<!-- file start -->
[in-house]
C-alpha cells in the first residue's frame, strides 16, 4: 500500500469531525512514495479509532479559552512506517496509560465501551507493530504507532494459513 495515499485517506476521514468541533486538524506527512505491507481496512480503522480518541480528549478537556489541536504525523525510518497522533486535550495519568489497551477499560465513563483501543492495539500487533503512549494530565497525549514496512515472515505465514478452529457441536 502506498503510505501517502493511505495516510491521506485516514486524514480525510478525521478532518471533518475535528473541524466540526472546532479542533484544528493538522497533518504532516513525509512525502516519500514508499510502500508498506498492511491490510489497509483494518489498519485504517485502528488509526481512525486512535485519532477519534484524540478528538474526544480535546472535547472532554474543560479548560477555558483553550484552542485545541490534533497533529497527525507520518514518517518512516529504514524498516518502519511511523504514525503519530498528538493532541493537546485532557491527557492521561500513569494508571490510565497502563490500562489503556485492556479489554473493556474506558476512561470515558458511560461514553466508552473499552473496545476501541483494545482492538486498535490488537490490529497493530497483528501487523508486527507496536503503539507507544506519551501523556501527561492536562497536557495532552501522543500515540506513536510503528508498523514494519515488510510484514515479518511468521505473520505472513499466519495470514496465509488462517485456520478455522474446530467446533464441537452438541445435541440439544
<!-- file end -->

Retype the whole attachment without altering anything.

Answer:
[in-house]
C-alpha cells in the first residue's frame, strides 16, 4: 500500500469531525512514495479509532479559552512506517496509560465501551507493530504507532494459513 495515499485517506476521514468541533486538524506527512505491507481496512480503522480518541480528549478537556489541536504525523525510518497522533486535550495519568489497551477499560465513563483501543492495539500487533503512549494530565497525549514496512515472515505465514478452529457441536 502506498503510505501517502493511505495516510491521506485516514486524514480525510478525521478532518471533518475535528473541524466540526472546532479542533484544528493538522497533518504532516513525509512525502516519500514508499510502500508498506498492511491490510489497509483494518489498519485504517485502528488509526481512525486512535485519532477519534484524540478528538474526544480535546472535547472532554474543560479548560477555558483553550484552542485545541490534533497533529497527525507520518514518517518512516529504514524498516518502519511511523504514525503519530498528538493532541493537546485532557491527557492521561500513569494508571490510565497502563490500562489503556485492556479489554473493556474506558476512561470515558458511560461514553466508552473499552473496545476501541483494545482492538486498535490488537490490529497493530497483528501487523508486527507496536503503539507507544506519551501523556501527561492536562497536557495532552501522543500515540506513536510503528508498523514494519515488510510484514515479518511468521505473520505472513499466519495470514496465509488462517485456520478455522474446530467446533464441537452438541445435541440439544